Fifty American flags (not state flags), one for each state, are now flown 24 hours a day around a large circle centered on the monument. Forty eight American flags (one for each state then in existence) were flown on wooden flag poles on Washington's birthday since 1920 and later on Independence Day, Memorial Day, and other special occasions until early 1958. Both the flags and flag poles were removed and stored between these days. In 1958 fifty 25-foot (7.6 m) tall aluminum flag poles (anticipating Alaska and Hawaii) were installed, evenly spaced around a 260-foot (79 m) diameter circle. During 2004–05, the diameter of the circle was reduced to 240 feet (73 m). Since Washington's birthday 1958, 48 American flags were flown on a daily basis, increasing to 49 flags on July 4, 1959, and then to 50 flags since July 4, 1960. When 48 and 49 flags were flown, only 48 and 49 flag poles of the available 50 were placed into base receptacles. All flags were removed and stored overnight. Since July 4, 1971, 50 American flags have flown 24 hours a day.[6]:2-14 to 2-15, 4-1 to 4-2, B-35 to B-36[7]:sheet 3[94]

Overhead view showing all 50 American flags.


Until it was removed, the original lightning protection system was connected to the tops of the four iron columns supporting the elevator with large copper rods. Even though the aluminum apex is still connected to the columns with large copper rods, it is no longer part of the lightning protection system because it is now disconnected from the present lightning rods which shield it. The two lightning rods present since 2013 are connected to the columns with two large braided aluminum cables. The bottom of these columns are connected to ground water below the monument via four large copper rods that pass through a 2-foot (0.6 m) square well half filled with sand in the center of the foundation. The effectiveness of the lightning protection system has not been affected by a significant draw down of the water table since 1884 because the soil's water content remains roughly 20% both above and below the height of the water table.[93]

The pyramidion, the pointed top 55 feet (17 m) of the monument, was originally designed with an 8.9-inch (23 cm) tall inscribed aluminum apex which served as a single lightning rod, installed December 6, 1884. Six months later on June 5, 1885 lightning damaged the marble blocks of the pyramidion,[91] so a net of gold-plated copper rods supporting 200 3-inch (7.6 cm) gold-plated, platinum-tipped points spaced every 5 feet (1.5 m) was installed over the entire pyramidion.[6]:3-10 to 3-11, 3-15, figs 3.17, 3.23[25]:chp 6[30]:91–92 The original net included a gold-plated copper band attached to the aluminum apex by four large set screws which supported eight closely spaced vertical points that did not protrude above the apex. In 1934 these eight short points were lengthened to extend them above the apex by 6 inches (15 cm).[92] In 2013 this original system was removed and discarded. It was replaced by only two long thick aluminum lightning rods attached to the east and west sides of the marble capstone just below the aluminum apex.[1]:23, 26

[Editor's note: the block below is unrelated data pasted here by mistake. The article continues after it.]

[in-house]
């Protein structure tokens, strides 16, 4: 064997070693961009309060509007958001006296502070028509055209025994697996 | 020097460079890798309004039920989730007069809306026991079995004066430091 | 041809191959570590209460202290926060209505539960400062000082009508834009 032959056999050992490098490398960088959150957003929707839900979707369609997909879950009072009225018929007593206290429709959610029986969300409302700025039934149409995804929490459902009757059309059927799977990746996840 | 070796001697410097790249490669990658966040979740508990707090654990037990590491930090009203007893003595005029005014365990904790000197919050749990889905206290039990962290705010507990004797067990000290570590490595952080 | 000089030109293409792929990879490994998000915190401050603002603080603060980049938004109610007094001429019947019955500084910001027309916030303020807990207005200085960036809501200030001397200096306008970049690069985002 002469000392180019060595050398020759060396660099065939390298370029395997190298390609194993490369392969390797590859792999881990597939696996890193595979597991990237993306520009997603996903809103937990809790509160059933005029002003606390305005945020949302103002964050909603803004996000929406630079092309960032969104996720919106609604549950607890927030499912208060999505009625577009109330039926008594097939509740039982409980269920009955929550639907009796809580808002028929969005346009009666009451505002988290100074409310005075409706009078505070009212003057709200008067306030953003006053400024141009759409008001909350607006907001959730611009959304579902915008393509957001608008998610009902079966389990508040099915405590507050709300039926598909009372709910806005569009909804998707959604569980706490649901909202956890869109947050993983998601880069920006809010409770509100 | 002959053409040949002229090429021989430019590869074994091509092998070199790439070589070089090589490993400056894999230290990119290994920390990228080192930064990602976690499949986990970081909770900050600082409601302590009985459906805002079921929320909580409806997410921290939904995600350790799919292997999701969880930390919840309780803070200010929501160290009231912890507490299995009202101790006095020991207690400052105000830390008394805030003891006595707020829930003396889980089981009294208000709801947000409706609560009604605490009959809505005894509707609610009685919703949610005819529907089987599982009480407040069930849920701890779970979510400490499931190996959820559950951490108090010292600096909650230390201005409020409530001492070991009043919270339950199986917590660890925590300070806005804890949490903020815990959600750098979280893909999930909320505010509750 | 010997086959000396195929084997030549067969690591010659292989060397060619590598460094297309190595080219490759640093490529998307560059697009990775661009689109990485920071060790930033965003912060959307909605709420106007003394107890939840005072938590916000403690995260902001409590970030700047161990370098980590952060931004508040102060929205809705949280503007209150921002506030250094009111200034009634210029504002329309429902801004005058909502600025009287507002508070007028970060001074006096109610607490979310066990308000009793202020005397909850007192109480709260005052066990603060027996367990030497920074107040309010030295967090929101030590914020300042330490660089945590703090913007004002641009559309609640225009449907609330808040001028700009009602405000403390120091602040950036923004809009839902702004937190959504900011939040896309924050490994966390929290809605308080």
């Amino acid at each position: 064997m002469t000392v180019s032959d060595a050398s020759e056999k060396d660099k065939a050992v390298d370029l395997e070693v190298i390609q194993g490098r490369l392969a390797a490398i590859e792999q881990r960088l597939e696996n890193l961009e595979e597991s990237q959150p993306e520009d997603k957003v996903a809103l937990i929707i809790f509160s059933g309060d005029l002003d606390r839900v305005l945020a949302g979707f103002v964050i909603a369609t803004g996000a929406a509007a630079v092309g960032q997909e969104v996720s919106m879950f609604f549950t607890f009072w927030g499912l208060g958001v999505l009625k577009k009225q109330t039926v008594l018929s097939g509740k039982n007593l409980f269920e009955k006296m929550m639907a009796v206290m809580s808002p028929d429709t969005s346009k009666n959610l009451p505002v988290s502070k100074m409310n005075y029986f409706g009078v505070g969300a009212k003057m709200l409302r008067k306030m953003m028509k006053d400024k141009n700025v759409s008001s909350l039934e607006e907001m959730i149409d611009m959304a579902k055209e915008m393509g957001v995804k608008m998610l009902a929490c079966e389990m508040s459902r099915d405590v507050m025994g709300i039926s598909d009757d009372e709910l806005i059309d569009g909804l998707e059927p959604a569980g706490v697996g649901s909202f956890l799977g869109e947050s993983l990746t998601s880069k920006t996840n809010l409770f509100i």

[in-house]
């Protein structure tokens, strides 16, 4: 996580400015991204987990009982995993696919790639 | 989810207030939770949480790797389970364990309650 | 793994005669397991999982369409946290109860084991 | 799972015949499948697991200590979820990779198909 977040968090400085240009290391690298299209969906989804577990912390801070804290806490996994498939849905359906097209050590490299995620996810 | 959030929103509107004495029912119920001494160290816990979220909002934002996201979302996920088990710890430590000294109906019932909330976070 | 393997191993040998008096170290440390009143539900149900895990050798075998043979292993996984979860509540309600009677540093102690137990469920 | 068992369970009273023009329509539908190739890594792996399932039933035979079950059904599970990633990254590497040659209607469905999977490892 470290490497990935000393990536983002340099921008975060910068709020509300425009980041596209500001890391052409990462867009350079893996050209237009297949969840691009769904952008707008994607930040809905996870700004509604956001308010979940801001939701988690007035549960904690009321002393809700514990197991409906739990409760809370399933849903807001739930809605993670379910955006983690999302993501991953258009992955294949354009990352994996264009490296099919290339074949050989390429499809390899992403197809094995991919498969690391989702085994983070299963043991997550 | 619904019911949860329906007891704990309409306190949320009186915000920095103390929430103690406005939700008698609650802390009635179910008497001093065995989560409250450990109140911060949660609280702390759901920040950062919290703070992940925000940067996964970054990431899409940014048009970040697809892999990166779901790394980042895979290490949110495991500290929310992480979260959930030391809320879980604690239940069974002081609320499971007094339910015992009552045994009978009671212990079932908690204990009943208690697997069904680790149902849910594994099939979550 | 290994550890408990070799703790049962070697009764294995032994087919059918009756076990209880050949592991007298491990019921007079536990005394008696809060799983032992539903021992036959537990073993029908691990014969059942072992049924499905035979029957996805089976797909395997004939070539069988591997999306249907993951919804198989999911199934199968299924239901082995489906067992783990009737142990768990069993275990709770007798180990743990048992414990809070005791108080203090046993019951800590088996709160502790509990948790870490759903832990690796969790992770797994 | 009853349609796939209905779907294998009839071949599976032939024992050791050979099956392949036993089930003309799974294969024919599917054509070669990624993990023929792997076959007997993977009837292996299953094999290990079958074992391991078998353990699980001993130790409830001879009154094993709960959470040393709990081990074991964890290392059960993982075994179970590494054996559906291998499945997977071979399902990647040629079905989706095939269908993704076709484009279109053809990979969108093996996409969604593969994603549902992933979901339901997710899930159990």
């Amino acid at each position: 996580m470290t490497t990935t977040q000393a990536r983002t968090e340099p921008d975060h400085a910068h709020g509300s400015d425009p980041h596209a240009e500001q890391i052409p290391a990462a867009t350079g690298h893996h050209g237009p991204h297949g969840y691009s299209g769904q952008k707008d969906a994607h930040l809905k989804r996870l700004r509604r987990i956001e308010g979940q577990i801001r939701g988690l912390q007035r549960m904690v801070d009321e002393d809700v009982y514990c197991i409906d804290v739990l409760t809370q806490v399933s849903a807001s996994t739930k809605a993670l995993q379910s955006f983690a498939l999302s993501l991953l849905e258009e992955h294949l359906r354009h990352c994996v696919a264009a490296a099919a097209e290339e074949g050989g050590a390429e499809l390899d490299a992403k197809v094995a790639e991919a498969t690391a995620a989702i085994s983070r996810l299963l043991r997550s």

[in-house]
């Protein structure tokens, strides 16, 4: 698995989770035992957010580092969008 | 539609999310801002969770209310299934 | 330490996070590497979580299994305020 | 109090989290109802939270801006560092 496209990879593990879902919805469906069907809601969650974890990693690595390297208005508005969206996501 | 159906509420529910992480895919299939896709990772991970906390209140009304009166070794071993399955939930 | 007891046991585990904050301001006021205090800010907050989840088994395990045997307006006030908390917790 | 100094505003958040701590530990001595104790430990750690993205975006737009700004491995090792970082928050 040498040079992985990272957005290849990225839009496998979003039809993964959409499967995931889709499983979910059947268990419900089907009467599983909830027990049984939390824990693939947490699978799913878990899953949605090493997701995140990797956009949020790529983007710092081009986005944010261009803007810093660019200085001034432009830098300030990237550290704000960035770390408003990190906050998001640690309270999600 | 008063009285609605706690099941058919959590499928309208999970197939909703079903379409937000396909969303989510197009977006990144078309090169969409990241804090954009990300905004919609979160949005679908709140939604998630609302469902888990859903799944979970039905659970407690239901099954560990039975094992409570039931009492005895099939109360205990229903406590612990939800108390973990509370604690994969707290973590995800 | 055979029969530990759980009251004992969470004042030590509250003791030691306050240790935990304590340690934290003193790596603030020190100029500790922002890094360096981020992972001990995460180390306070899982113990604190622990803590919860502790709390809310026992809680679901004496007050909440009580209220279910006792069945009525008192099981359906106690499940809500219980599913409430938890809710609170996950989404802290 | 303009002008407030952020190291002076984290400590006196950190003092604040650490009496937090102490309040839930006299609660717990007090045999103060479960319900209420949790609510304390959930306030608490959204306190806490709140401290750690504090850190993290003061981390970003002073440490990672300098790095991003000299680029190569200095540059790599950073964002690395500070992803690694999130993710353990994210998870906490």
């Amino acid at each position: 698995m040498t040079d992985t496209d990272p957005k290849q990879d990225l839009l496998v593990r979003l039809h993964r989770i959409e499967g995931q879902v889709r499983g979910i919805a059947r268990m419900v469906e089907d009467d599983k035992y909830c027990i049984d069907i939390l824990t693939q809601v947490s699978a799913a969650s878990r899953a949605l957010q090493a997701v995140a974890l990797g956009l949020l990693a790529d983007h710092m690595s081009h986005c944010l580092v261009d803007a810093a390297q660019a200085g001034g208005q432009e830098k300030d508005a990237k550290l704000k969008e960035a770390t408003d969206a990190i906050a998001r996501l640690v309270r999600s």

Lightning protection

A replica displayed on the 490-foot level uses totally different line breaks than those on the external apex — it also omits the 1934 inscriptions. In October 2007, it was discovered that the display of this replica was positioned so that the Laus Deo (Latin for "praise be to God") inscription could not be seen and Laus Deo was omitted from the placard describing the apex. The National Park Service rectified the omission by creating a new display.[90]

Although most printed sources, Harvey (1903),[40]:295 Olszewski (1971),[25]:app C Torres (1984),[30]:82, 84 and the Historic Structure Report (2004),[6]:4-6 to 4-7 refer to the original 1884 inscriptions, the National Geodetic Survey (2015)[1]:90–95 refers to both the 1884 and 1934 inscriptions. All sources print them according to their own editorial rules, resulting in excessive capitalization (Harvey, Olszewski, and NGS) and inappropriate line breaks. No printed source uses cursive writing, although pictures of the apex clearly show that it was used for both the 1884 and 1934 inscriptions.[1]:92–95[88][89]

North face West face South face East face
Joint Commission
Setting of Cap Stone.

Chester A. Arthur.
W. W. Corcoran, Chairman.
M. E. Bell.
Edward Clark.
John Newton.
Act of August 2, 1876.

Corner Stone Laid
on Bed of Foundation
July 4, 1848.
First Stone at Height of
152 feet laid
August 7, 1880.

Capstone set December 6, 1884.
Chief Engineer
Thos. Lincoln Casey,

Colonel, Corps of Engineers.
George W. Davis, Captain, 14th Infantry.
Bernard R. Green, Civil Engineer.
Master Mechanic,
P. H. McLaughlin.

Repaired 1934,
National Park Service,
Department of the Interior.

Laus Deo.

The four faces of the external aluminum apex all bear inscriptions in cursive writing, which are incised into the aluminum.[10] Most inscriptions are the original 1884 inscriptions, except for the top three lines on the east face which were added in 1934. A wide gold-plated copper band that held eight lightning rods covered most of the inscriptions from 1885 until it was removed and discarded in 2013. The inscriptions that it covered were damaged and are now illegible. Only the top four and bottom two lines of the north face, the first and last lines of the west face, the top four lines of the south face, and the top three lines of the east face are still legible. Even though the inscriptions are no longer covered, no attempt was made to repair them when the apex was accessible in 2013. The following table shows legible inscriptions in blue and illegible inscriptions in red.[1]:93 No colors appear on the actual apex.